“High” and “low” pitch are universal, right? Wrong. Try large and small, thick and thin, and among Zimbabwe’s Shona people, even crocodile and … those who follow crocodile. A newly updated online resource is collecting variants.

The online resource, collected by Jon Silpayamanant, is a must-read for anyone wanting to understand the diversity of how people conceptualize music across cultures. It might even lead you to challenge your perceptions or design a new interface.

Musical Pitch is Not “High” or “Low” [the DOI link will get you the latest version, or see also the in-progress Google Doc.

This is a non-exhaustive list, but there are already fascinating examples – and the “high”/”low” binary isn’t all that common, even in more familiar music traditions. For convenience, higher frequency numbers are marked “high” and lower frequencies “low.” See, I just revealed a bias built into the English language – we use that vertical spatial metaphor to describe quantities as high and low, which is also not universal. It matters to design, too, in that it means you don’t have to use high and low visual representation in interfaces.

Even the ancient Greeks used oxys and barys – “sharp” and “heavy.” Large and small, strong and weak, and thick and thin are common metaphors. For instance, Persian music uses “thick” and “thin” in Farsi. If you reflect on those, those are each pretty good reflections of how differently pitched instruments look and feel, and how the wavelengths behave. Many use words related to voice, indicating an association with speech and singing.

And then things can get rather poetic, often in association with context. In the Central African Republic, the Gbaya xylophone is indicated from low frequencies to high as grandmother, mother, father, son, and daughter. (I’ve heard West African drum traditions that use similar terminology.) The indigenous Kreung people of northern Cambodia use “tight” and “loose.” In Southern Liberia, registers of voices are named after low- and high-pitched birds. China has a litany of descriptors: H – qing 清 (“clear”); ruo 弱 (“weak”); qing 輕 (“light”); duan 短 (“short”); “child’s sound”; zhuo 濁 (“muddy”); qiang 強 (“strong”); zhong 重 (“heavy”); chang 長 (“long”); “adult’s sound”.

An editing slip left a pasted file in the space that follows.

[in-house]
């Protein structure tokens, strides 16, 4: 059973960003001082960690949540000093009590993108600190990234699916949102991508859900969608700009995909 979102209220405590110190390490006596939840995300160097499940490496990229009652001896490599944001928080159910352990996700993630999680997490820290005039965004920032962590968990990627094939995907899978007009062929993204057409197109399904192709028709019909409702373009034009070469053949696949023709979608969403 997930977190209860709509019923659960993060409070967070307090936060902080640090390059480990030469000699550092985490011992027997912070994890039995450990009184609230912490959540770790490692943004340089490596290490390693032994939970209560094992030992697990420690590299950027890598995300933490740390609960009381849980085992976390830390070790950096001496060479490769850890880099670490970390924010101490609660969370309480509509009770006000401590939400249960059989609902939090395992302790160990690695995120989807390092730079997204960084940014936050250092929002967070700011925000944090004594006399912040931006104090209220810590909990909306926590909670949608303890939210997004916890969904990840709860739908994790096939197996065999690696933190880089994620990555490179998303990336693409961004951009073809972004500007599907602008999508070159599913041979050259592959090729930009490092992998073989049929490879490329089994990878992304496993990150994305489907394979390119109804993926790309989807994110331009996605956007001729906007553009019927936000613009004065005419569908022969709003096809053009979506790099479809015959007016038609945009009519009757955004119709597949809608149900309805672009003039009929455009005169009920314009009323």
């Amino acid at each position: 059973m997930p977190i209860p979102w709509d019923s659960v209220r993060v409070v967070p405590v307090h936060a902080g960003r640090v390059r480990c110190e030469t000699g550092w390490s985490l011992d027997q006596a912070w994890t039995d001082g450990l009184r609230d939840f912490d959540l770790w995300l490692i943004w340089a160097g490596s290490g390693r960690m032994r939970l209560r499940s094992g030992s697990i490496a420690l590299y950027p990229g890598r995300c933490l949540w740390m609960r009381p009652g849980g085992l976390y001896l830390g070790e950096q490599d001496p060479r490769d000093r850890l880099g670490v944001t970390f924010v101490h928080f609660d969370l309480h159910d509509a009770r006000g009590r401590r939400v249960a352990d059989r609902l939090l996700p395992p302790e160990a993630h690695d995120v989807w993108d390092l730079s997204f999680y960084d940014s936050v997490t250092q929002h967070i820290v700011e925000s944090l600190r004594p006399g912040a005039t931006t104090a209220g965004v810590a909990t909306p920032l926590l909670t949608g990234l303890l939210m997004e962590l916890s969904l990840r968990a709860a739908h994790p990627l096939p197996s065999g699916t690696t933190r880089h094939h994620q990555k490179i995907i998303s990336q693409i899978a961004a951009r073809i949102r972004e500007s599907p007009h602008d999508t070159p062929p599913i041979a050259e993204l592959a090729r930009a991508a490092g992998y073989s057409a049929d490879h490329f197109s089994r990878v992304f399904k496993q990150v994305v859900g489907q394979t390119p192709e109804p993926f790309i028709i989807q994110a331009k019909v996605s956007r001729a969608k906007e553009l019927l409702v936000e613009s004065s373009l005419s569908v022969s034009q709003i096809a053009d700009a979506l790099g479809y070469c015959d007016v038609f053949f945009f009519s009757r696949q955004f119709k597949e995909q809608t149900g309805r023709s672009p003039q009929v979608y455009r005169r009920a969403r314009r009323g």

As for the crocodiles, that comes from Shona mbira music, with various translations/associations: crocodile as low, along with old men’s voices, and the stable person, and high becomes “those who follow crocodile,” a “mad person,” and young men’s voices. That also tells you something about the difference in figuration.

Underlying perception is not universal, either, even in the West. The resource cites, among others, a study of Dutch 5-year-olds who reversed high and low. 4-month-old Dutch infants in this study seem just as likely to prefer thickness-pitch mappings as height-pitch mappings.

Side note: good vocal coaches often try to get students to stop thinking of high and low, since thinking vertically can cause weird, constrained gestures that interfere with sound production. I can vividly see my own vocal coach Wayne Sanders trying to tell people to stop stretching out their necks, which is not how to make vocal cords work. That said, if you hum now, you’ll feel the change of register in your throat; that seems a likely source of this high/low duality. But even for the voice, it’s incomplete; focusing on that can deny the physical support you would give to different registers in your diaphragm. I digress.

It would be amazing to watch this grow, and it’s another reminder of how much our way of describing music and designing interfaces for music is rooted in a perspective with a colonialist perspective. See also Jon’s research blog, which covers plenty of topics around music, technology, colonialism, and race:

Mae Mai

You can also follow Jon on X:

But of course, these should all be places to start, not stop.

It’s amusing to see people argue on Reddit that high and low aren’t metaphors, which is just… well, for lack of a diplomatic way to say this, wrong. That’s not to be critical here, though; I realize many of us are so indoctrinated in this way of thinking that we intuitively assume this to be universal. So it’s good to actually unsettle that view, especially because part of the challenge of music is trying to open our ears to new creative ideas from ourselves and others.

And a good complement to this story:

Anyway, I’m going to do some thinking about crocodiles.

Feature image: Nile crocodile in the Zambezi” by Bernard Gagnon is licensed under CC BY-SA 4.0.